Teresa Fuller MD, PhD
Vitamin D is critical to health
Winter season is an important time to think about your (and your child's) vitamin D levels because vitamin D deficiency is especially prevalent during this time of the year. Vitamin D is a crucial nutrient for your health at every age. In fact, the illnesses associated with vitamin D deficiency are numerous. Consider the following recent studies:
- Vitamin D deficiency is associated with greater cancer risk.
- Vitamin D has been shown to be an effective treatment for psoriasis.
- Vitamin D supplementation reduces incidence of autoimmune diseases, specifically multiple sclerosis and type 1 diabetes (when taken during infancy).
- Vitamin D deficiency is associated with increased incidence and severity of asthma and wheezing disorders.
- Vitamin D enhances the immune response and provides protection against upper respiratory infections, influenza, and middle ear infections.
- Vitamin D deficiency affects the cardiovascular system. Deficiency of vitamin D increases the risk for heart attack, hypertension, peripheral vascular disease, metabolic syndrome, coronary artery disease, and heart failure.
Vitamin D deficiency is very common
Given the importance of Vitamin D to the function of so many different bodily systems, we need to ensure that our levels are within a healthy range. The recommended blood level for vitamin D is 30 to 80, but rarely do I find a patient in the healthy range.
Here are 3 ways to optimize your vitamin D level:
Outdoor Time: First of all, vitamin D is a misnomer. It’s not a vitamin, but actually a hormone that is produced in your own body. Vitamin D production requires sunlight. So inadequate exposure to the sun, which occurs frequently in our indoor-prone, sedentary society, is a big factor in vitamin D deficiency. The best way to improve your vitamin D level is to make it yourself. Just ten to fifteen minutes of sunlight exposure can generate 10,000 to 20,000 international units (IU) of vitamin D. (People with darker skin may require five to ten times that length of time for the same resulting levels.) Make sure that you avoid excessive sun intensity resulting in sunburn.
Supplements: You can start vitamin D supplementation from infancy. In fact, the American Academy of Pediatrics recommends that breastfed babies be given vitamin D supplementation. The best form of Vitamin D supplementation is vitamin D3. Concerning amounts of vitamin D: Infants, especially breast-fed infants, should take 400 IU of vitamin D3 per day. Children over age one may take 400 to 1,000 IU of vitamin D3 per day. Adults should take 2,000 IU of vitamin D3 per day. These are general guidelines; you should see your physician for your specific recommendations.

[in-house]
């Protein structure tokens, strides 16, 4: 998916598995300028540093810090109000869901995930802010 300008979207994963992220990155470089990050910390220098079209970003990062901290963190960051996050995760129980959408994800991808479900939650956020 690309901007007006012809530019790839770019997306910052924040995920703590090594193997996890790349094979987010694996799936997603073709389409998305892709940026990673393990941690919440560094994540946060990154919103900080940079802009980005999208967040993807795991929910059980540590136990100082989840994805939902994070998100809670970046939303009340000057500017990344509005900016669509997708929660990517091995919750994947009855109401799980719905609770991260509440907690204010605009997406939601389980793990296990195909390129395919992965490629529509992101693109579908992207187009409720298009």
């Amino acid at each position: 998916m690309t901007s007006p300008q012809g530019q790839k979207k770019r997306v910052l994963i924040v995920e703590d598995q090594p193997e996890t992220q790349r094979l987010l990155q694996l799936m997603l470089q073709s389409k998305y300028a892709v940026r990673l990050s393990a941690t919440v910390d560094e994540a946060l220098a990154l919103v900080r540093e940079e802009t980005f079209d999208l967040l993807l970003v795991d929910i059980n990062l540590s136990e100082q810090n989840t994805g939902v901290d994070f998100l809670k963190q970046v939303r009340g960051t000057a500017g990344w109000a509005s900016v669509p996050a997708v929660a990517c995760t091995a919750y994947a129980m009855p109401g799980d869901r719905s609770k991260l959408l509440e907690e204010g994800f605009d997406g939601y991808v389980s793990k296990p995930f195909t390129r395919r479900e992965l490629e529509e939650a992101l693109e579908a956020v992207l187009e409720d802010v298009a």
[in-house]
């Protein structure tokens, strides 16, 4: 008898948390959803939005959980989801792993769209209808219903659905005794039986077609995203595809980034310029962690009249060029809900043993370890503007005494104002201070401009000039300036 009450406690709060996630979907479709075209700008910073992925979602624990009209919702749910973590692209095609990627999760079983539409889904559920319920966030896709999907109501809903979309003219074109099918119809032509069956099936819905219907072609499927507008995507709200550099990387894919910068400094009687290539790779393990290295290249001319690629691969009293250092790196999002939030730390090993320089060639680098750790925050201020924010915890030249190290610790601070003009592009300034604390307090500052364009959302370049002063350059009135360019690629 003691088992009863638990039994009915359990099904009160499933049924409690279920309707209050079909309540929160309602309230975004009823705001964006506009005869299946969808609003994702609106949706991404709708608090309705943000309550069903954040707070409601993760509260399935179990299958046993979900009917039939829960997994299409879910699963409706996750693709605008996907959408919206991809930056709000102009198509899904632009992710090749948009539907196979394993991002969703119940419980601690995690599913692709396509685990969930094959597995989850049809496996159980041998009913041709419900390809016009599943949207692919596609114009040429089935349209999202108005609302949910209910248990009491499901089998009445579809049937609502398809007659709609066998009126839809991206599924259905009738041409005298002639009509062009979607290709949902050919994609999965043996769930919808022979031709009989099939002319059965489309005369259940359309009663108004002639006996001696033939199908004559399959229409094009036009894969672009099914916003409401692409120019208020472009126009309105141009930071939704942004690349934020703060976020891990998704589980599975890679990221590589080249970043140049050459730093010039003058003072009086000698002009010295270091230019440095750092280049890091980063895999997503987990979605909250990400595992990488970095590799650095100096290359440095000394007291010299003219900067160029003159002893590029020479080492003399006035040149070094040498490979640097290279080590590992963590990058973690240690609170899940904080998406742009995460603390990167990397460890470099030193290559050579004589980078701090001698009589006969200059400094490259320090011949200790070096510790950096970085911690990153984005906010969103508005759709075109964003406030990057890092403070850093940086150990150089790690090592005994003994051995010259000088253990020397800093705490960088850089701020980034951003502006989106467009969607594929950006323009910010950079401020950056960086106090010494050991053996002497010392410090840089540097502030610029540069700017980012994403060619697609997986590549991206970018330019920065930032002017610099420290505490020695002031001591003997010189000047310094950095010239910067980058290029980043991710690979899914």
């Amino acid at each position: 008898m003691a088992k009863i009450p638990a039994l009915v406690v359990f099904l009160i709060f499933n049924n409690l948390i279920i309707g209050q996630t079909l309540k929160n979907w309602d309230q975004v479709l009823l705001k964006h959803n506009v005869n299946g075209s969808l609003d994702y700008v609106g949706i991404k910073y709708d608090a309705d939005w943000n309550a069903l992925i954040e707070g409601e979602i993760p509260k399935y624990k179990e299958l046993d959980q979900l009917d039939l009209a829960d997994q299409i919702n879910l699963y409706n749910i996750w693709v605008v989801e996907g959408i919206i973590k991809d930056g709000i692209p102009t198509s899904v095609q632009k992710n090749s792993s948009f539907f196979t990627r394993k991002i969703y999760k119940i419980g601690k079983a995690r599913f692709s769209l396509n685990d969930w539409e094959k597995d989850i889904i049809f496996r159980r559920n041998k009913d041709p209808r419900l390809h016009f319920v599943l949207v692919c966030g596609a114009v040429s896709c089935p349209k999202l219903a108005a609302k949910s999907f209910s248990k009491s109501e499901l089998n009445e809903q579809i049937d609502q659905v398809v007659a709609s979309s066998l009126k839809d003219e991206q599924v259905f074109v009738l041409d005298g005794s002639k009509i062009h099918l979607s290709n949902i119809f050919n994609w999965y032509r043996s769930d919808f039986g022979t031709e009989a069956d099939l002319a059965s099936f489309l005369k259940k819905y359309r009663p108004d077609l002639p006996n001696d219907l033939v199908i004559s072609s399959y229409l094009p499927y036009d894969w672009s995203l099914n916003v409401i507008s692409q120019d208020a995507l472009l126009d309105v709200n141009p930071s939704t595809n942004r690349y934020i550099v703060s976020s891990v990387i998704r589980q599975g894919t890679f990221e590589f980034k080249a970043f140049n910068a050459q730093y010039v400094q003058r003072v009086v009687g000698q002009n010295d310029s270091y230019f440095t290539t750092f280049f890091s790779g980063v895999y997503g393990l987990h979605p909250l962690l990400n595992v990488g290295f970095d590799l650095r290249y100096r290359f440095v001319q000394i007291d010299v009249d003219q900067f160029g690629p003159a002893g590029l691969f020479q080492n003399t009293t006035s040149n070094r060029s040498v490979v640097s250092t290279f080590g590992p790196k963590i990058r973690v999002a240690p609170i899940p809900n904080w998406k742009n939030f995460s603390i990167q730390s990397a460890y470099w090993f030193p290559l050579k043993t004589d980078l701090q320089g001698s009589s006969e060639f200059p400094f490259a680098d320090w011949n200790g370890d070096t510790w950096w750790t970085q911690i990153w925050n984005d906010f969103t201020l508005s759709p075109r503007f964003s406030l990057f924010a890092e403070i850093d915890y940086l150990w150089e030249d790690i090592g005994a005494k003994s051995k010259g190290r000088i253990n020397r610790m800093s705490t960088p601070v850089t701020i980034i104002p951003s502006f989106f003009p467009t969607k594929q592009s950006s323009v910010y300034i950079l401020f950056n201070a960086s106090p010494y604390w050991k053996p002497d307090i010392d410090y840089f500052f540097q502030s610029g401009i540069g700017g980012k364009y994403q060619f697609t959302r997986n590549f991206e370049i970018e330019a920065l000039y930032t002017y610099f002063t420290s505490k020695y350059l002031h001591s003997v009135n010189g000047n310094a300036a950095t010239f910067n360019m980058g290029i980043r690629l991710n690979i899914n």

Vitamin D fortified foods: You probably think of milk for vitamin D fortification. But milk isn’t the choice I would recommend. Many people have cow’s milk allergies or intolerances. In addition, cow’s milk is a risk factor for a number of illnesses, including autoimmune diseases, cancer, asthma and allergies. Moreover, today’s cow’s milk produced on factory dairy farms may be downright toxic. Good food sources of vitamin D are limited, but they include fatty fish, such as salmon, mackerel, or sardines. Cod liver oil is a good source. Vitamin D can also be obtained from fortified foods, such as cereals and some brands of orange juice.
So, make sure you check with your doctor to find out your vitamin D status with a simple blood test. It is a critical factor in your overall health.
Scheimberg, Irene and Perry, Leslie. Does Low Vitamin D Have a Role in Pediatric Morbidity and Mortality? An Observational Study of Vitamin D in a Cohort of 52 Postmortem Examinations. Pediatric and Developmental Pathology: November/December 2014, Vol. 17, No. 6, pp. 455-464.
Vanga, S., Good, M., Howard, P., Vacek, J. Role of Vitamin D in Cardiovascular Health. Am J Cardiol 2010;106:798–805
Searing, D., Leung, D. Vitamin D in Atopic Dermatitis, Asthma and Allergic Diseases
Immunol Allergy Clin N Am 30 (2010) 397–409
Catherine F. Casey, Md; David C. Slawson, Md; And Lindsey R. Neal, Md Vitamin D Supplementation in Infants,Children, and AdolescentsAm Fam Physician. 2010;81(6):745-748, 750
Michael F. Holick, Vitamin D: Extraskeletal Health Endocrinol Metab Clin N Am 39 (2010) 381–400
Teresa Fuller MD, PhD, is a holistic pediatrician at National Integrated Health Associates, NIHA, serving Washington D.C., Maryland and Virginia. She is double board-certified in pediatrics and integrative, holistic medicine with a doctorate in physiology. Dr. Fuller is in a unique position to impact the health of children by identifying and correcting the underlying contributors of imbalance such as deficiencies, toxicities, infection and stresses, in order to restore your child’s health. Her focus is prevention of chronic illness and obesity in children and young adults, ADHD, asthma and allergies.